This blog will include, but not be limited by, my reflections on growing older. It will include my reflections on whatever comes to mind. I began to read blogs when my granddaughter, a sargeant in the Army started one when she was stationed in Iraq. So here goes! If anyone should read this I pray that you will have a very blessed new year!
My family and friends have been encouraging me to “write” for many years. So I have resolved on the first day of this New Year 1007 to start a blog. I have been a regular blog reader for quite a while but the thought of writing one myself is a little scary. I’m not at all sure of what to write about.
I suppose I will start by sharing some of my thoughts and feelings about growing older and being an older woman in a culture obsessed with youth and sex. I think it was Art Linkletter who said many years ago that, “growing older is not for sissies.” I am certainly finding that to be true.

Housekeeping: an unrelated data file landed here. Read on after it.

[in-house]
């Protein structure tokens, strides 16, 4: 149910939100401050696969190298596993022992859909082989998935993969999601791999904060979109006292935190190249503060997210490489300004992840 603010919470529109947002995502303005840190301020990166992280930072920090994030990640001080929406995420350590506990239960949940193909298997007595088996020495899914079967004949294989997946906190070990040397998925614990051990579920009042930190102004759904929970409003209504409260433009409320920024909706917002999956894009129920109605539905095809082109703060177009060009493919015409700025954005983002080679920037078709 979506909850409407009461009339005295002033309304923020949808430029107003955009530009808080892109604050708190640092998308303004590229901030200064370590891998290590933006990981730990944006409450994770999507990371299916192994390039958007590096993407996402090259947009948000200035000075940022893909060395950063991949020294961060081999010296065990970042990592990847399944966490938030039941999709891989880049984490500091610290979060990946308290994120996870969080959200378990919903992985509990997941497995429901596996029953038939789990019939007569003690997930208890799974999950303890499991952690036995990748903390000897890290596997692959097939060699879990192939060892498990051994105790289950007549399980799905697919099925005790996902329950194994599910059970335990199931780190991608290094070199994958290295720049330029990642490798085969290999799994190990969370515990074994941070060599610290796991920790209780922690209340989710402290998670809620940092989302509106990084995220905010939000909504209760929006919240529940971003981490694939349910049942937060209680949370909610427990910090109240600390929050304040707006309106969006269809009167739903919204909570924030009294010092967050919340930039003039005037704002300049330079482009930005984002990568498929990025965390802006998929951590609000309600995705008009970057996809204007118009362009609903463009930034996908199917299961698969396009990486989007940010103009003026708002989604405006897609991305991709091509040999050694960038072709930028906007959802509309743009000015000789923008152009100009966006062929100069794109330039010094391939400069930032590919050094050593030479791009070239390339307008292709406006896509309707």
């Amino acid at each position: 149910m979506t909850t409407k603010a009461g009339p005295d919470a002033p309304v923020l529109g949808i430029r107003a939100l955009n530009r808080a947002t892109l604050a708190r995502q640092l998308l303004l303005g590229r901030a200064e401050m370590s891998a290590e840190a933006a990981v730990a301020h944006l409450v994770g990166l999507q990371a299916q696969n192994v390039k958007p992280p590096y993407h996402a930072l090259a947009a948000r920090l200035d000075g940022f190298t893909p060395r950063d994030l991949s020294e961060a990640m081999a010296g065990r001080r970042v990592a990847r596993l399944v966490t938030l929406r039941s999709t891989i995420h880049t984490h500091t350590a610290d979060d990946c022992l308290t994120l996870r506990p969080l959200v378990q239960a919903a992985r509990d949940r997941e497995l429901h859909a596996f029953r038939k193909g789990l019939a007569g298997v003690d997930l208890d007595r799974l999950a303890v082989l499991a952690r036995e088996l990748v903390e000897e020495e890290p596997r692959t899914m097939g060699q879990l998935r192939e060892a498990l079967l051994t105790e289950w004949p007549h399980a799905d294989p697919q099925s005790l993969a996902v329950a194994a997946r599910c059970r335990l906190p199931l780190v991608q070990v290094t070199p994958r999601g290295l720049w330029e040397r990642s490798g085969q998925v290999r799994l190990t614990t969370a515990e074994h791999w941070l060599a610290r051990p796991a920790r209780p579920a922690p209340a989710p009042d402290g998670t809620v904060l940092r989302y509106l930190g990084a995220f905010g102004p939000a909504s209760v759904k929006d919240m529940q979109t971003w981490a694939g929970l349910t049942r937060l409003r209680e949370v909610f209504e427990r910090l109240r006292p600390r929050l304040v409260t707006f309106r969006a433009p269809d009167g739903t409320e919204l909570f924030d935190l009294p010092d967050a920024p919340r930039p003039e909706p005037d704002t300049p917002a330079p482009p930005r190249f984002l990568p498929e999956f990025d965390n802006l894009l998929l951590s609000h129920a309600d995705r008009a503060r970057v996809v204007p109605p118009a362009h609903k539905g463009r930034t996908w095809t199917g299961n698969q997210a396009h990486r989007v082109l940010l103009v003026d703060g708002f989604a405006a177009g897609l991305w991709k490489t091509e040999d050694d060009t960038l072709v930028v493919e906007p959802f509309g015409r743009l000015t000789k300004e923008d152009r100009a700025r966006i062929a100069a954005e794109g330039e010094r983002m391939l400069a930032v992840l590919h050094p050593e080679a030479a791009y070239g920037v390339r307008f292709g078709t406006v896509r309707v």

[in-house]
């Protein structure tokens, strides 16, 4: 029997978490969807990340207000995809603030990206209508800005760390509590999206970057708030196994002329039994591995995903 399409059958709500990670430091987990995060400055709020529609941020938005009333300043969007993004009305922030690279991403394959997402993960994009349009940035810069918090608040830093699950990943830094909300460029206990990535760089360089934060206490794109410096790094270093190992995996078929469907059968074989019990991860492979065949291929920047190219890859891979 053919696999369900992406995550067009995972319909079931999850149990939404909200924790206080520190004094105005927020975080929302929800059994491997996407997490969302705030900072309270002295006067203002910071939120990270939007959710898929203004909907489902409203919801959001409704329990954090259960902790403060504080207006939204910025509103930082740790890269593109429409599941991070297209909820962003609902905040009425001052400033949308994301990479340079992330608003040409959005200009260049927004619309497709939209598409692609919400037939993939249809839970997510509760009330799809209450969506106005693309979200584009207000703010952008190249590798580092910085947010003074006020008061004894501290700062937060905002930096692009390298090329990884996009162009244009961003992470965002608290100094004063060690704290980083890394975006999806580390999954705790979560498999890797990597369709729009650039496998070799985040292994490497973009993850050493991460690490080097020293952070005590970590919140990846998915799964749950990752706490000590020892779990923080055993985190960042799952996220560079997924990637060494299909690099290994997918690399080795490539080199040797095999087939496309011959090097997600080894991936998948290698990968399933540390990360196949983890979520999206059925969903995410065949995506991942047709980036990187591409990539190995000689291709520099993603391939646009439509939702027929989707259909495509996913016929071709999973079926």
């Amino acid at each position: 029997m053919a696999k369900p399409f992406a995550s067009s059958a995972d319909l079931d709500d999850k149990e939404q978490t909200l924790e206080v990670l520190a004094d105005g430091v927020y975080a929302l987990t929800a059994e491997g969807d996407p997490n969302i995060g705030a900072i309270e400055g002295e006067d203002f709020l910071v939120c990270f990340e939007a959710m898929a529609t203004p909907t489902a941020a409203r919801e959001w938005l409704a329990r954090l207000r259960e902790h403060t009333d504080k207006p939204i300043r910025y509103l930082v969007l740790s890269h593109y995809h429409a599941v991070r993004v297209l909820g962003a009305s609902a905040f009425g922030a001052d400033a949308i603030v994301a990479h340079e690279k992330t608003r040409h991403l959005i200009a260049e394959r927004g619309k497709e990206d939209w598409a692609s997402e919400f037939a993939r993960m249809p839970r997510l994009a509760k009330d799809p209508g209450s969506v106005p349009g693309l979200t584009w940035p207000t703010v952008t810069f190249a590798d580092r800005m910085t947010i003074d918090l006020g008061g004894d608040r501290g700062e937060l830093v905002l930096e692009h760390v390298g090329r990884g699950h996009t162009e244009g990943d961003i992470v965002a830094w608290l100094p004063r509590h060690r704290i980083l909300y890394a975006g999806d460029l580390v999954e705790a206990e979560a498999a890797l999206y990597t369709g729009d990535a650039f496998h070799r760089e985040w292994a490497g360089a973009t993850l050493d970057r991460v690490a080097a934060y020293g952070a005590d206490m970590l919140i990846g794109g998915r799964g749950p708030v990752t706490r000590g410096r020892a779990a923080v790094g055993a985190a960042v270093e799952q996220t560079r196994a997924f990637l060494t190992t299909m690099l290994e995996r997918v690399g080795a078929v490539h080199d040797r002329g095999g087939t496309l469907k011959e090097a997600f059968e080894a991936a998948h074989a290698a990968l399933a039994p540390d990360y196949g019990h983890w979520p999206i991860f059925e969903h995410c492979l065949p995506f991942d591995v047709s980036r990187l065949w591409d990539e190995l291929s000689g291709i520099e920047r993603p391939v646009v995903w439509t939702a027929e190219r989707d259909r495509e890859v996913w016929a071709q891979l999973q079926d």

Two years ago I celebrated my seventieth birthday. My four children and their spouses and my sixteen grandchildren gathered from Kansas, Pennsylvania, North Carolina, New York, Tennessee, Florida and Iraq, traveling a total of 3500 miles to host a party for me. It was a wonderful party and the first time that all my family has been together in one place since my children grew up and left home. And I was thrilled to have a family portrait taken with me in the middle as the grand matriarch of a family of 25! Not bad for an only child!
I am in good health and happy most of the time. However daily I am ever more aware of the fact that the older we grow the less our outside appearance reflects the reality of our inner life. In her later years my mother frequently protested, “But I feel young!” And she was offended at my suggestion that perhaps she qualified for the status of “old” when she was eighty years. In our culture the word “old” is a bad word with many negative connotations.